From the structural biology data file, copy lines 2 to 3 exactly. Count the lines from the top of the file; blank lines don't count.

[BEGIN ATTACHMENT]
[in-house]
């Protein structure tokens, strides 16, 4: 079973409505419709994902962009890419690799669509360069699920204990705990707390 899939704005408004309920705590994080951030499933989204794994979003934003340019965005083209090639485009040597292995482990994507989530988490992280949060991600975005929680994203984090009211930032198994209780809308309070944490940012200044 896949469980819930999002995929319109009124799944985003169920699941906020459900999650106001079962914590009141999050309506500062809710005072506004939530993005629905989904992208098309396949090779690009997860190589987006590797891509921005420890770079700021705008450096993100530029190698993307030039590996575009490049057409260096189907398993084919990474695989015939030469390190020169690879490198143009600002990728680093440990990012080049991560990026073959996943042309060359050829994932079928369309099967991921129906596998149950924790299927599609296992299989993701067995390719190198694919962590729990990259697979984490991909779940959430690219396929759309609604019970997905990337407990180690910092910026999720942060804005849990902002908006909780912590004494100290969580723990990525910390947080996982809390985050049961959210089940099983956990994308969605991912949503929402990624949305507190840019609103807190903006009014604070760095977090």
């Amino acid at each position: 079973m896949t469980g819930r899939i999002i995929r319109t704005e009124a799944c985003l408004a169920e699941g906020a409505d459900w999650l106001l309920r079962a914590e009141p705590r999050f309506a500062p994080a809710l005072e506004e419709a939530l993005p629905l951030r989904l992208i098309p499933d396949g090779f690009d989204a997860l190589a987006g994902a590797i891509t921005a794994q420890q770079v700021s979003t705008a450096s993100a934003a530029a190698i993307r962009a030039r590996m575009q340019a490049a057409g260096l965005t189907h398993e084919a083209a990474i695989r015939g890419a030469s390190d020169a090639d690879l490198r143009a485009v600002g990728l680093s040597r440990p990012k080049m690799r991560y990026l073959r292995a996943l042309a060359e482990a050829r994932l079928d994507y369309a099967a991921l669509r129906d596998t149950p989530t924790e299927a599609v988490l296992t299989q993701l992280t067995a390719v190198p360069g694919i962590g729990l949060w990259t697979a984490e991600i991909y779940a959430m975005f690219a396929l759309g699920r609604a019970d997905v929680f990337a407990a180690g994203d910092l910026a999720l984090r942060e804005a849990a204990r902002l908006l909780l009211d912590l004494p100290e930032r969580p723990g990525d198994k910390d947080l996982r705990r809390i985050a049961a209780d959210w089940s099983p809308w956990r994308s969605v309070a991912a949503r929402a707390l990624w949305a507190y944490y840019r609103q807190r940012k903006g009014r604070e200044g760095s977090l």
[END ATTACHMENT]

């Protein structure tokens, strides 16, 4: 079973409505419709994902962009890419690799669509360069699920204990705990707390 899939704005408004309920705590994080951030499933989204794994979003934003340019965005083209090639485009040597292995482990994507989530988490992280949060991600975005929680994203984090009211930032198994209780809308309070944490940012200044 896949469980819930999002995929319109009124799944985003169920699941906020459900999650106001079962914590009141999050309506500062809710005072506004939530993005629905989904992208098309396949090779690009997860190589987006590797891509921005420890770079700021705008450096993100530029190698993307030039590996575009490049057409260096189907398993084919990474695989015939030469390190020169690879490198143009600002990728680093440990990012080049991560990026073959996943042309060359050829994932079928369309099967991921129906596998149950924790299927599609296992299989993701067995390719190198694919962590729990990259697979984490991909779940959430690219396929759309609604019970997905990337407990180690910092910026999720942060804005849990902002908006909780912590004494100290969580723990990525910390947080996982809390985050049961959210089940099983956990994308969605991912949503929402990624949305507190840019609103807190903006009014604070760095977090």
């Amino acid at each position: 079973m896949t469980g819930r899939i999002i995929r319109t704005e009124a799944c985003l408004a169920e699941g906020a409505d459900w999650l106001l309920r079962a914590e009141p705590r999050f309506a500062p994080a809710l005072e506004e419709a939530l993005p629905l951030r989904l992208i098309p499933d396949g090779f690009d989204a997860l190589a987006g994902a590797i891509t921005a794994q420890q770079v700021s979003t705008a450096s993100a934003a530029a190698i993307r962009a030039r590996m575009q340019a490049a057409g260096l965005t189907h398993e084919a083209a990474i695989r015939g890419a030469s390190d020169a090639d690879l490198r143009a485009v600002g990728l680093s040597r440990p990012k080049m690799r991560y990026l073959r292995a996943l042309a060359e482990a050829r994932l079928d994507y369309a099967a991921l669509r129906d596998t149950p989530t924790e299927a599609v988490l296992t299989q993701l992280t067995a390719v190198p360069g694919i962590g729990l949060w990259t697979a984490e991600i991909y779940a959430m975005f690219a396929l759309g699920r609604a019970d997905v929680f990337a407990a180690g994203d910092l910026a999720l984090r942060e804005a849990a204990r902002l908006l909780l009211d912590l004494p100290e930032r969580p723990g990525d198994k910390d947080l996982r705990r809390i985050a049961a209780d959210w089940s099983p809308w956990r994308s969605v309070a991912a949503r929402a707390l990624w949305a507190y944490y840019r609103q807190r940012k903006g009014r604070e200044g760095s977090l």